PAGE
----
Gonzaga Lecture on War, Environment to be Held During Earth Week
As part of its Earth Week events, Gonzaga University will host a lecture by international policy analyst Roy Woodbridge, titled “War, Ecological Decline and the Provisioning of Societies” at 7:30 p.m., Wednesday, April 19 in the Barbieri Courtroom at the GU School of Law.
The presentation is free and open to the public. Earth Day 2006 is April 22. Woodbridge, a consultant from Vancouver, B.C., argues in his recent book “The Next World War: Tribes, Cities, Nations and Ecological Decline,” (University of Toronto Press), that the world faces a “predictable, preventable catastrophe” in the next 20 years, as inequalities in the distribution of environmental goods and services lead to escalating global conflict. To avert this impending disaster, Woodbridge asserts the need for a coordinated, international effort on the scale of a world war.
However, instead of pitting nations against one another, Woodbridge notes that such an effort would unite nations against the common enemy of ecological decline. The so-called “war effort,” Woodbridge asserts, should instead be aimed at securing sustainable flows of natural resources and distributing them equitably around the globe.
“Nature is drawing lines in the sand that our societies dare not cross without incurring great suffering,” Woodbridge wrote in a recent report. “Nothing less than mobilizing the world’s peoples on a scale as if for waging war against an implacable foe will produce the decisive action required to avoid crossing these lines.”
Woodbridge also argues that today’s environmental movements, with their emphasis on “sustainable development,” have lost focus and momentum, and can’t compete against the prospect of economic growth, which drives ecological decline. What is needed, he suggests, is a radical reorganization of priorities, practices, and technologies that will allow us to make better, more efficient use of the dwindling natural resources upon which the world has become so dependent.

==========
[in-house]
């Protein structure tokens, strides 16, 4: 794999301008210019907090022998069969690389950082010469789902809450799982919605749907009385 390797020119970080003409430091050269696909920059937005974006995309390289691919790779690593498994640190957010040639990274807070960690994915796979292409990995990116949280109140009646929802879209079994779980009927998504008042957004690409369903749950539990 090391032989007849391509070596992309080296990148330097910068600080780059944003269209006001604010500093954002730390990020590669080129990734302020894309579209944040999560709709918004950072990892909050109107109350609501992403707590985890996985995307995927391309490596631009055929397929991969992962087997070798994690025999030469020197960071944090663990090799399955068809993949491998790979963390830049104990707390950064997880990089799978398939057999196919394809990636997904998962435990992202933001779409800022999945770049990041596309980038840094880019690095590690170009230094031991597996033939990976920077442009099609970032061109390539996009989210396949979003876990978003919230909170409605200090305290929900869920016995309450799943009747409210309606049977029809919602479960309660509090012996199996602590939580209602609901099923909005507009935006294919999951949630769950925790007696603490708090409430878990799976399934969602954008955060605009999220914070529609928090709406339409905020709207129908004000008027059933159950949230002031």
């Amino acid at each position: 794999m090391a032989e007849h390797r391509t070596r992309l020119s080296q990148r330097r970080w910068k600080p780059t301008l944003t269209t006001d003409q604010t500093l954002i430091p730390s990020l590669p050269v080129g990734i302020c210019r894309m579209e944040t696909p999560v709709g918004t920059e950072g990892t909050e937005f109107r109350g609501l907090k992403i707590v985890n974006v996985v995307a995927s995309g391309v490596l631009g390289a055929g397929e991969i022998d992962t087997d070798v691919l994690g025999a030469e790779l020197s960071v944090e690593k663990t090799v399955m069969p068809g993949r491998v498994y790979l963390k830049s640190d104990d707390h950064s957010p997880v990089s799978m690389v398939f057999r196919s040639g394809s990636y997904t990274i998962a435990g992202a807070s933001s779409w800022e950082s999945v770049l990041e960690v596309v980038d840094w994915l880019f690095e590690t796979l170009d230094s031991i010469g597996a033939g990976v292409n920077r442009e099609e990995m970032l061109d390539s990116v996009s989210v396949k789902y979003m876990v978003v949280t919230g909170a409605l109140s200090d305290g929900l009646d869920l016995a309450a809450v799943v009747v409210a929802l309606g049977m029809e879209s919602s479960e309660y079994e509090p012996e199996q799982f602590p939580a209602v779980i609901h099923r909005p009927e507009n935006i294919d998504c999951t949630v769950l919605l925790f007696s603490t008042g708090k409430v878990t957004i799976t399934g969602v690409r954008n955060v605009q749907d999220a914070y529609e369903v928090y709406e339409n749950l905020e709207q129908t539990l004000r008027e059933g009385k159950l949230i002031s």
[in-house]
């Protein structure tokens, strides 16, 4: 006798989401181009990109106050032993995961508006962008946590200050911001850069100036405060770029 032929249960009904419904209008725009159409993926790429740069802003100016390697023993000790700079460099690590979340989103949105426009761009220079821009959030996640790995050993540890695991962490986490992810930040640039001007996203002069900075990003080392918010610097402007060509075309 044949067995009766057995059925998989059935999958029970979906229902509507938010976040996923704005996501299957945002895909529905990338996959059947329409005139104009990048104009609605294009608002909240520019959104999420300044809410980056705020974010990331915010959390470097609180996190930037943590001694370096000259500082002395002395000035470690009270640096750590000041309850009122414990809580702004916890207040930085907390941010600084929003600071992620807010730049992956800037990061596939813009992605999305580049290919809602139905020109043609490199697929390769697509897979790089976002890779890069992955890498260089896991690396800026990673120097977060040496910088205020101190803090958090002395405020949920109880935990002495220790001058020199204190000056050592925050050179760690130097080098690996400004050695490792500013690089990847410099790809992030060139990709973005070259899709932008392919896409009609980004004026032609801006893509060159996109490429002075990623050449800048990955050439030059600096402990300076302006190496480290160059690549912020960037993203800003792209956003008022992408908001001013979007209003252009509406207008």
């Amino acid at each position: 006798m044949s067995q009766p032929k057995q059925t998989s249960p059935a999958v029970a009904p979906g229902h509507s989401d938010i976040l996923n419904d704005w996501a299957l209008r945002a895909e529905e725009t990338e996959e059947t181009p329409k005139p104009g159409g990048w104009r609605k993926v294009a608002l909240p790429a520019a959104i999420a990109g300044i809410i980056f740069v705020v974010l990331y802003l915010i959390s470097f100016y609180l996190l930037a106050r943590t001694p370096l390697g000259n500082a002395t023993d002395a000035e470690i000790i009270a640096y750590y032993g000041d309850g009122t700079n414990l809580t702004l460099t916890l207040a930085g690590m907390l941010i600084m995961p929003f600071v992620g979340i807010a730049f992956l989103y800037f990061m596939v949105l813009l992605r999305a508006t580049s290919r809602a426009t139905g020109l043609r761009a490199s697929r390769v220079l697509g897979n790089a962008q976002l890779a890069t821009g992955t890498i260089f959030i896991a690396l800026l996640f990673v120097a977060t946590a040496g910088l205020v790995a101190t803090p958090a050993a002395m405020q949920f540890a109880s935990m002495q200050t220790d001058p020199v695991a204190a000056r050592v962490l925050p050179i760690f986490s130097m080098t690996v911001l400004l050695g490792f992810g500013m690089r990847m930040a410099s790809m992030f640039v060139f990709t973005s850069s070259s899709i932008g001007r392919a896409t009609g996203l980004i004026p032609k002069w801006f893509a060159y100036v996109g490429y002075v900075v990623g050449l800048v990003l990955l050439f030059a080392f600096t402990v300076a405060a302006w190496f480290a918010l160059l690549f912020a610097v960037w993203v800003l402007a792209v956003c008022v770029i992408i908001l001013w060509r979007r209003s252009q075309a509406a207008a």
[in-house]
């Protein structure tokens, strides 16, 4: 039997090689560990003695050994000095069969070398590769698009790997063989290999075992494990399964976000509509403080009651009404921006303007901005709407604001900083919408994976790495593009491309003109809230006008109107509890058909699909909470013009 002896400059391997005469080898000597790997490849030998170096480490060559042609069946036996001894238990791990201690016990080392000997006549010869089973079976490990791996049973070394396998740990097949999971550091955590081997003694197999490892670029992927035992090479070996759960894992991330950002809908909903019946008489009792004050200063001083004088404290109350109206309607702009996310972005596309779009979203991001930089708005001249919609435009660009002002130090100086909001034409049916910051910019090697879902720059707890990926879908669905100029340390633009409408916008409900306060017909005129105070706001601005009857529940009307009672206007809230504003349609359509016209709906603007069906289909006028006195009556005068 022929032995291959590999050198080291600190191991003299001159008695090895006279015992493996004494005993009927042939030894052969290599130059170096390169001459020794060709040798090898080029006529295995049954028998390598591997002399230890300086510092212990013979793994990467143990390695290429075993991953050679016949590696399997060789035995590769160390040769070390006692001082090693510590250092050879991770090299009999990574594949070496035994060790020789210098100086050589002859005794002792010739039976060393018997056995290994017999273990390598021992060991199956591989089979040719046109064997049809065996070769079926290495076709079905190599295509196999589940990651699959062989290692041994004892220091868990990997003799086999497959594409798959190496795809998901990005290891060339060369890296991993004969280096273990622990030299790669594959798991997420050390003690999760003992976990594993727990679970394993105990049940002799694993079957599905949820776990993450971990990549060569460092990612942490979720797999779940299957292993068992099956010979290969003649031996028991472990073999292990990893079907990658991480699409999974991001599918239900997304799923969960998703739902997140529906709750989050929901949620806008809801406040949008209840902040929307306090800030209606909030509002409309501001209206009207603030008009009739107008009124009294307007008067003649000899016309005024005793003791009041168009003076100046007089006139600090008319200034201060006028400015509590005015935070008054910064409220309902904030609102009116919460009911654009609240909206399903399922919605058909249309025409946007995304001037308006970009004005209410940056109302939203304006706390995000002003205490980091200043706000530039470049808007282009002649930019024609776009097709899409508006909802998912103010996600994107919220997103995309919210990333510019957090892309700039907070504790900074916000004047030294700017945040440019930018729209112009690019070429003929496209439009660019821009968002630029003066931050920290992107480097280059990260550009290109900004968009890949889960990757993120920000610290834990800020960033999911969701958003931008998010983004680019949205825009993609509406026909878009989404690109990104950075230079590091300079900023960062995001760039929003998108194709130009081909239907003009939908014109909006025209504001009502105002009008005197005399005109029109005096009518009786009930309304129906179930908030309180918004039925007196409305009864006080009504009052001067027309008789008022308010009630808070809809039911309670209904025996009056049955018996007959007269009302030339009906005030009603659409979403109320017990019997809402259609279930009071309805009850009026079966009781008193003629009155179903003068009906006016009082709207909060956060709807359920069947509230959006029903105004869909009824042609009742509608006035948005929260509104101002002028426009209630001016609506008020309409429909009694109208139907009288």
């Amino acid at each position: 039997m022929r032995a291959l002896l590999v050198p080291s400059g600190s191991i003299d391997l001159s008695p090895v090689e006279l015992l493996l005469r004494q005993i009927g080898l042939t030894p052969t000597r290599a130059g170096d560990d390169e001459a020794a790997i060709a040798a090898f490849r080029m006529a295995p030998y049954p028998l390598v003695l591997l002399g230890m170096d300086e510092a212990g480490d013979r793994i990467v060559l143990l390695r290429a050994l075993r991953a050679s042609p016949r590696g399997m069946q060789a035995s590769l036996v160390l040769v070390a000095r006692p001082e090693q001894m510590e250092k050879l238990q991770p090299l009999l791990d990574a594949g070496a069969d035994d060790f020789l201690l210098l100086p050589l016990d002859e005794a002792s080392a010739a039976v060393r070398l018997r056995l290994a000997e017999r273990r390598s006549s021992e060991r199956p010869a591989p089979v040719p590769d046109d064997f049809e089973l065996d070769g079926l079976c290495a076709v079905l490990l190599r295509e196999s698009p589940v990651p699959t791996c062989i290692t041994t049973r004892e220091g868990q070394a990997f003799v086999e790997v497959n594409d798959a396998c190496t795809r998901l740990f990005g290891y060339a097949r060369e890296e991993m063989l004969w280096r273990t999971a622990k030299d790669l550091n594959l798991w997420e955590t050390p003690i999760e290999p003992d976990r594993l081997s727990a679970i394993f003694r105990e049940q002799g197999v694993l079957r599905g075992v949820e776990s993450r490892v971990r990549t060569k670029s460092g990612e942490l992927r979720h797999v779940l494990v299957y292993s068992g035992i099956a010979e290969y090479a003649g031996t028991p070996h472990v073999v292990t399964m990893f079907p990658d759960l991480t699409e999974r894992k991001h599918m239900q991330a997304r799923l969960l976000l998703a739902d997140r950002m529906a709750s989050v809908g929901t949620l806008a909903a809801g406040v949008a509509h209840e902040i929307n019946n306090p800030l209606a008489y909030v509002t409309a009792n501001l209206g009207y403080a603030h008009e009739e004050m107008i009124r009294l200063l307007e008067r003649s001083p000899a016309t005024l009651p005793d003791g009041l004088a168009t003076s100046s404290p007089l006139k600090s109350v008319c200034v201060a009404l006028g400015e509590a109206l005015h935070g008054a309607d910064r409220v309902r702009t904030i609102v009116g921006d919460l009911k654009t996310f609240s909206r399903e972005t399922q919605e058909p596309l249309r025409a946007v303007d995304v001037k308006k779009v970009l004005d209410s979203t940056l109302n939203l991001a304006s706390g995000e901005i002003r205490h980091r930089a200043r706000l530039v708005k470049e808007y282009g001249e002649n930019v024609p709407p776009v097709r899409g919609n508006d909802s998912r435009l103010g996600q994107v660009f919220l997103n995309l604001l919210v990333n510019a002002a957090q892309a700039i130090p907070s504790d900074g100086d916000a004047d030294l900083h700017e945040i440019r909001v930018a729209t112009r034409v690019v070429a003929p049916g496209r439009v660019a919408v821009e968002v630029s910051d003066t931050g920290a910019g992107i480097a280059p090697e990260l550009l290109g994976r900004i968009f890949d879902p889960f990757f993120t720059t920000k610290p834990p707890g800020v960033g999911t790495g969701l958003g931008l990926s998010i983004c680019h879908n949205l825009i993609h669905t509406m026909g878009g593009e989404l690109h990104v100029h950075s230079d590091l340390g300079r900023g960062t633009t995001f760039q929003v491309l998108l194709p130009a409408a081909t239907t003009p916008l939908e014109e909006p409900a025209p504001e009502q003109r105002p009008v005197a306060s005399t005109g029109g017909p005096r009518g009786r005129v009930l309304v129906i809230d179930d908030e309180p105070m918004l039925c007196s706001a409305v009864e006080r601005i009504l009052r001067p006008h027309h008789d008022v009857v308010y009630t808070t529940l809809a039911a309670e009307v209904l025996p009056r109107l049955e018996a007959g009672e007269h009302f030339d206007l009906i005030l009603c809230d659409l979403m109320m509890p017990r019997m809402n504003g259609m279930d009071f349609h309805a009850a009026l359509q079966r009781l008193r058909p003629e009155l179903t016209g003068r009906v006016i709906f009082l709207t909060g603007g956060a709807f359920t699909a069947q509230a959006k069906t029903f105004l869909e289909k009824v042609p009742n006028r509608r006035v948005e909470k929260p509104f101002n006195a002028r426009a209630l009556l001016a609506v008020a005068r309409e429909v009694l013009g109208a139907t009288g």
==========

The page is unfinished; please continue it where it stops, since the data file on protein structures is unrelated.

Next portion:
Woodbridge sees environmentalists as the people most likely to lead this charge, but said he believes such an effort will require a shift in the directions and methods of the environmentalist movement in order to be successful.
Woodbridge bases his claims in large part on his extensive experience in the international environmental policy arena. He spent 15 years in the Canadian government, including senior positions in the departments of Environment; Energy, Mines, and Resources; and Industry, Trade, and Commerce. Also, he spent 10 years at the head of two industry associations, the Mining Association of Canada and the Canadian Advanced Technology Association. For the past 14 years, he has been the president of Vancouver-based Woodbridge and Associates, a consulting firm working with international companies and organizations on public policy issues related to the environment.
Woodbridge’s lecture is the last event in a faculty-organized series entitled “The Other Side of War,” which included presentations on war and its impacts on society from a number of different perspectives. Woodbridge’s visit to campus is sponsored by the Office of the Academic Vice President, and the College of Arts and Sciences.
For more information, please contact David Boose, associate professor of biology at Gonzaga, at (509) 323-6634 or via e-mail at email@example.com